SHE KILLED YOUR. Jenna let out a sob. She looked around her room and saw the scotch tape on her desk. She closed the lid, taped it shut, opened her closet, and put the box inside. She closed the door and got back into bed, but instead of lying down, she hugged her knees to her chest and just kept repeating, “No, no, please, no.”
The little girl tried not to let her mind wander. Rocking back and forth on her bed, she tried to banish all thought, but images, memories, sounds, doubts kept pouring in.
Her parents had not been getting along. Twice, Jenna had woken up and found her dad asleep in his office, sprawled awkwardly in the leather desk chair. There had been arguments and, she hated to admit that she’d heard it, but the word “divorce” had been said. Her dad had said it.
The night before he died, he put Jenna to bed, tucked her in, and read her a story like he used to when she was little. He sat in the rocking chair by her bed until he thought she was asleep. Then he whispered, “I love you, baby. No matter what happens, I love you.” Then, he closed his eyes.
The following morning, Jenna awoke to the sound of her mother’s screams. She opened her eyes and took in the scene. Her father was slumped on the floor in front of the rocking chair, unmoving. Her mother was crouched over him, screaming. The phone was clutched in her mom’s hand, a small tinny voice issuing from it. “Ma’am? Ma’am? Are you there? Ma’am, what is your emergency?”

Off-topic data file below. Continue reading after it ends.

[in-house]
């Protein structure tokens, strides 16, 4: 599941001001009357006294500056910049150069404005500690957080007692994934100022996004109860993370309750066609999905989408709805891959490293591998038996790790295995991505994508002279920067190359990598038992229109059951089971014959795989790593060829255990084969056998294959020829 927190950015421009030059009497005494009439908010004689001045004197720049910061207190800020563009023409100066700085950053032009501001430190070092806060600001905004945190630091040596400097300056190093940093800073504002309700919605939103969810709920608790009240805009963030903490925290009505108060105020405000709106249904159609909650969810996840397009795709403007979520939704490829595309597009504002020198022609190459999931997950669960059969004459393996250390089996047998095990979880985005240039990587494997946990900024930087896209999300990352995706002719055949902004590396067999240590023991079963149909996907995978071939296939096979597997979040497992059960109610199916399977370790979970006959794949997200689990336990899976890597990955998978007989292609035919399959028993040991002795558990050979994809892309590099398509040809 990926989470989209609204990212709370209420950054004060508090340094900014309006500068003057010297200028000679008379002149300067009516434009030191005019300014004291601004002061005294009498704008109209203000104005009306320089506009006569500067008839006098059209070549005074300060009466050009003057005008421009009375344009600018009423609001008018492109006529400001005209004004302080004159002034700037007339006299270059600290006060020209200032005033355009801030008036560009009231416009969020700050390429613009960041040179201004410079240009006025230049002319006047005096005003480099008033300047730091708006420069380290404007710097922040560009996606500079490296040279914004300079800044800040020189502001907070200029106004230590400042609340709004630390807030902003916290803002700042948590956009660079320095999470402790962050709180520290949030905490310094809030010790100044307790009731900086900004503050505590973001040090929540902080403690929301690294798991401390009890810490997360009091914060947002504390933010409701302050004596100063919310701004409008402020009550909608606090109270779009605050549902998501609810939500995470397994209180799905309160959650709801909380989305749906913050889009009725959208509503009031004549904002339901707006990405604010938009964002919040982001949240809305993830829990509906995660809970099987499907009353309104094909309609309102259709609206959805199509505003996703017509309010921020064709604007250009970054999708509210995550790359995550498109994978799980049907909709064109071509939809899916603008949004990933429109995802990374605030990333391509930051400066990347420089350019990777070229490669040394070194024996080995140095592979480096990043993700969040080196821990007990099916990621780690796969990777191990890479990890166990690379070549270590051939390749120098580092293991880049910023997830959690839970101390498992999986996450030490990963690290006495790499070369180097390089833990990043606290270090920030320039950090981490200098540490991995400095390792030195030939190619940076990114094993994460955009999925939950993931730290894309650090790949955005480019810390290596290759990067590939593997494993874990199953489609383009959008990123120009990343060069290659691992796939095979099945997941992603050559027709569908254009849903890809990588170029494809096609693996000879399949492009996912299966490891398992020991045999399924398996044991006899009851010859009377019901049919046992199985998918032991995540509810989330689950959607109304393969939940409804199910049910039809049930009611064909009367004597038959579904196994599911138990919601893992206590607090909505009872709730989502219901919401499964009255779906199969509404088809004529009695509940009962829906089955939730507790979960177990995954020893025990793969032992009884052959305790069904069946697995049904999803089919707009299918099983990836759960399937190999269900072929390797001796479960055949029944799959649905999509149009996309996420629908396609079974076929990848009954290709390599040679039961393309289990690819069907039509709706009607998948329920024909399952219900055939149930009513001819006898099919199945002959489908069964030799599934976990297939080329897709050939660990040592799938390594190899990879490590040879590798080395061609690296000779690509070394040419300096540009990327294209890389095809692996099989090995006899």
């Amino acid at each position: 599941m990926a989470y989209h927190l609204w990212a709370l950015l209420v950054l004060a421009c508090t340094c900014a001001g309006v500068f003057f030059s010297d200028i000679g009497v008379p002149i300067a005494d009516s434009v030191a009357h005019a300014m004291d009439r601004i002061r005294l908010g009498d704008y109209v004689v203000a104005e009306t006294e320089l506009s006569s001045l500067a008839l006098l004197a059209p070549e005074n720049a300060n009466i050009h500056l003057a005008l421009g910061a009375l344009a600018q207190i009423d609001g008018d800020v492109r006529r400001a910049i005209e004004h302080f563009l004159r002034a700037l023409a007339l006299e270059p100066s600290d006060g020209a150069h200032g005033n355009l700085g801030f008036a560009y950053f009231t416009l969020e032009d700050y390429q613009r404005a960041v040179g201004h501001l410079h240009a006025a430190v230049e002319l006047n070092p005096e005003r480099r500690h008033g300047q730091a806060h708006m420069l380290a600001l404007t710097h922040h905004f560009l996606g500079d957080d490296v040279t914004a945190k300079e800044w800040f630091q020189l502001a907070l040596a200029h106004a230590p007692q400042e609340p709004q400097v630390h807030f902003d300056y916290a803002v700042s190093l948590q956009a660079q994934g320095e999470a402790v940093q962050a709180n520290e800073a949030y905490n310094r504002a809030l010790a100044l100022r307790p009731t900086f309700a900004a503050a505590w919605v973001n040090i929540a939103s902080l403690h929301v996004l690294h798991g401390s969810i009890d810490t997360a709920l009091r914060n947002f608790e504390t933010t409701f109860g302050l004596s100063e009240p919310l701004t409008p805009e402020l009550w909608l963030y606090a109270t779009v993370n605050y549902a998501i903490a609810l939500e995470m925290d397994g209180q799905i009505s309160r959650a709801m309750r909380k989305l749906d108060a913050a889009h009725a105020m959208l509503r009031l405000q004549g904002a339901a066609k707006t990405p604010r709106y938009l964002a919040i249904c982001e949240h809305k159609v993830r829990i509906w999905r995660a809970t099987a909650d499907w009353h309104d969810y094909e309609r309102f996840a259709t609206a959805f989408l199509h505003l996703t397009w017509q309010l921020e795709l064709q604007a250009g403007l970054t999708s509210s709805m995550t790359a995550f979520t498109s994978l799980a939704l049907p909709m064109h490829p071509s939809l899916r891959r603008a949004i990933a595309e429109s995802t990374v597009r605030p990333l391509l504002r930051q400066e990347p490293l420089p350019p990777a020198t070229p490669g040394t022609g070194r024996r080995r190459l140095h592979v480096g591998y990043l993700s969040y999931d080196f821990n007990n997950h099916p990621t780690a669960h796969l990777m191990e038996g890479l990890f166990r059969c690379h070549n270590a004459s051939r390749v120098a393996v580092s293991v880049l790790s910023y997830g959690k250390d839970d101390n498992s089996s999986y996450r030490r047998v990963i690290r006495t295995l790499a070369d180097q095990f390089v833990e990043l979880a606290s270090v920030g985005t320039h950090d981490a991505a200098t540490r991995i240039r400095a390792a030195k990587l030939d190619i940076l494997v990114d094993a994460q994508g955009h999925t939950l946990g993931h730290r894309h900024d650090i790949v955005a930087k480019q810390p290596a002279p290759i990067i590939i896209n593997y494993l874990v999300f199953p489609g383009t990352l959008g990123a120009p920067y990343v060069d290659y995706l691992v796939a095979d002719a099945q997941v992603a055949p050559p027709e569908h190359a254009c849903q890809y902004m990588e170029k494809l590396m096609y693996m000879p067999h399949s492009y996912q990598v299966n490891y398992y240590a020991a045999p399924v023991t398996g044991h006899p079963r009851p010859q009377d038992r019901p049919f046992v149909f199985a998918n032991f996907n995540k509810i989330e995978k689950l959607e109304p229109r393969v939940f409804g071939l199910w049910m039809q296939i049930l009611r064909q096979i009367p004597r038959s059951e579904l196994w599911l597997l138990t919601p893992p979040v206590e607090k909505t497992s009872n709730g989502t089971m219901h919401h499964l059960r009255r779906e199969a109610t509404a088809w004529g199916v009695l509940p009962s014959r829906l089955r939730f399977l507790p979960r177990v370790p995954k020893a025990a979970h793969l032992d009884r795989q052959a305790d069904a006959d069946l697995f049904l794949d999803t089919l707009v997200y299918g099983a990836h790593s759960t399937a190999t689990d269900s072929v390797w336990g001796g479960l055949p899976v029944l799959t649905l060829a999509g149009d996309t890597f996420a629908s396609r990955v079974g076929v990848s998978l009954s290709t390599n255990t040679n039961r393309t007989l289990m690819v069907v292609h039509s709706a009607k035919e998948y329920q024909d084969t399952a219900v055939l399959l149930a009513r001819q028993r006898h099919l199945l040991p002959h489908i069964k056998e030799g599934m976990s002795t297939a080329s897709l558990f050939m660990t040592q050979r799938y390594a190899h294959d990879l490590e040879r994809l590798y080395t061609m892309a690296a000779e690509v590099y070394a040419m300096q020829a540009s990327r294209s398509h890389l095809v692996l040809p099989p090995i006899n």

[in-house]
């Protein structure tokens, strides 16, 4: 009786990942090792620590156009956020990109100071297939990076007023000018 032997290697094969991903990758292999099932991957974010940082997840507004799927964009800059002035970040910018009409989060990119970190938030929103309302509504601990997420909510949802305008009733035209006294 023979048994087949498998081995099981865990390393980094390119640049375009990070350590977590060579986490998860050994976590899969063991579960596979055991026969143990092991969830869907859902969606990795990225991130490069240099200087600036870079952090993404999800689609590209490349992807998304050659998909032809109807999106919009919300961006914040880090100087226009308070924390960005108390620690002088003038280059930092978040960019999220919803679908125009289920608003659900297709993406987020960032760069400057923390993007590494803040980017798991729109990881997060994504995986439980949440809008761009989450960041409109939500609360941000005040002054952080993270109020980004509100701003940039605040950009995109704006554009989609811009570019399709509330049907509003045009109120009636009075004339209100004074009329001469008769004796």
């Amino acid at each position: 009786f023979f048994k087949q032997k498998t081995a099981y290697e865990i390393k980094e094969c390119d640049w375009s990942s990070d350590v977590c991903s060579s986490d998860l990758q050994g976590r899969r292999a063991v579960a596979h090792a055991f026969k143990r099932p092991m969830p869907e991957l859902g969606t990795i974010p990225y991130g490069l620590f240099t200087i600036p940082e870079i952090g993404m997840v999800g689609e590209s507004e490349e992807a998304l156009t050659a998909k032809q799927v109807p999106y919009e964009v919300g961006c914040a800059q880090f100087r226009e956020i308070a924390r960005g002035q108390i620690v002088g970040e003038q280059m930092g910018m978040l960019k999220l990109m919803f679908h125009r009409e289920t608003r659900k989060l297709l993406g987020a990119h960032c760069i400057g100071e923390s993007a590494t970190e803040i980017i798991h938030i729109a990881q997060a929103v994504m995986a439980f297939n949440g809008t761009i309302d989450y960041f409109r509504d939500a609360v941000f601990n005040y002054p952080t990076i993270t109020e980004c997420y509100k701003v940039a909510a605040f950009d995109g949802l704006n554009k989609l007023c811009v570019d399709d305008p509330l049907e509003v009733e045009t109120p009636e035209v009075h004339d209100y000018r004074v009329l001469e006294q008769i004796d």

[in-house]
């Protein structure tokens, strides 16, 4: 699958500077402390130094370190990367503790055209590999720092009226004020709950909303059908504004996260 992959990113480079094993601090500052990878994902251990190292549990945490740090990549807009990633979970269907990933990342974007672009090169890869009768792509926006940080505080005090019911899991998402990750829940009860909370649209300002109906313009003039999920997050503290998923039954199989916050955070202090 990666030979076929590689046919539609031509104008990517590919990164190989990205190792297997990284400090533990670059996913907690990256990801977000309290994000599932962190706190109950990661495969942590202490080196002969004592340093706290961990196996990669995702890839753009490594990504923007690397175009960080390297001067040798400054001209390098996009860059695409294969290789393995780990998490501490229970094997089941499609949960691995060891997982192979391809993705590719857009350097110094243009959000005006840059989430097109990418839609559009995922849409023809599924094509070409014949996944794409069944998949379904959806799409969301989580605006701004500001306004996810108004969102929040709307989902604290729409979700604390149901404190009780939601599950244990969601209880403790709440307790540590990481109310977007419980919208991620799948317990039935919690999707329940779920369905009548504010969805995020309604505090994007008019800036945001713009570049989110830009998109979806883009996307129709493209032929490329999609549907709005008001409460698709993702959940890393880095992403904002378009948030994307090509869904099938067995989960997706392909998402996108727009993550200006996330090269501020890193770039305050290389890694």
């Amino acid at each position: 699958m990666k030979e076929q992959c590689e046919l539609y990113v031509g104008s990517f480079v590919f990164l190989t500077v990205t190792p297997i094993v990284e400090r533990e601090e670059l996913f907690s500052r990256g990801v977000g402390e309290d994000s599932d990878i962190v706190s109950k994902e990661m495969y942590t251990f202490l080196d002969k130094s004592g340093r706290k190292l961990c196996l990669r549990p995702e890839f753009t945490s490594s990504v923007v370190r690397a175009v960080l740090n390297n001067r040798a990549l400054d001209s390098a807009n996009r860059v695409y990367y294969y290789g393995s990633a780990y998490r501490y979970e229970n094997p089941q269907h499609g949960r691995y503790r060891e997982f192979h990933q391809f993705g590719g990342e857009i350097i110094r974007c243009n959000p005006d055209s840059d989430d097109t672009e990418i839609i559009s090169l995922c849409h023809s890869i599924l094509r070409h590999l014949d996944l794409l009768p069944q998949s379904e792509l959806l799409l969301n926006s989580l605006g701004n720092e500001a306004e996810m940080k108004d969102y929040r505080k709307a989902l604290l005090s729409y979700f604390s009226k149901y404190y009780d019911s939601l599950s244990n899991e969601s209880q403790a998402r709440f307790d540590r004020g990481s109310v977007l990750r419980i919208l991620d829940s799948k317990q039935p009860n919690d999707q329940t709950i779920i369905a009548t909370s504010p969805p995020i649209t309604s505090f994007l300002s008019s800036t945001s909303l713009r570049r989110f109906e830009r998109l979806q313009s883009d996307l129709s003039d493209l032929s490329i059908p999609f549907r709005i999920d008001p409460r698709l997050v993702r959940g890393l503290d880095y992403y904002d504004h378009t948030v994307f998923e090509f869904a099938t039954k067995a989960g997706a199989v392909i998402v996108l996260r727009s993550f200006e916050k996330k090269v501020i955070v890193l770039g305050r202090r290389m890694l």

Her mother had handed the phone to Jenna and whispered, “Heart attack. Tell the lady your daddy had a heart attack.” Then, she went back to screaming.
Jenna had done as she was told. She’d been very brave, everyone had said, very mature. She’d done everything right. There was nothing more anyone could have done to save him.
“It was a heart attack,” Jenna mumbled to herself now, still rocking. “Right?”
Suddenly, she stopped.
From behind the closet door, she heard the tune begin to play.
Do doop… do doop… do doop DOOP doop do…
Trembling, she got out of bed and slowly opened the closet door. All on its own, the handle of the jack-in-the-box was turning.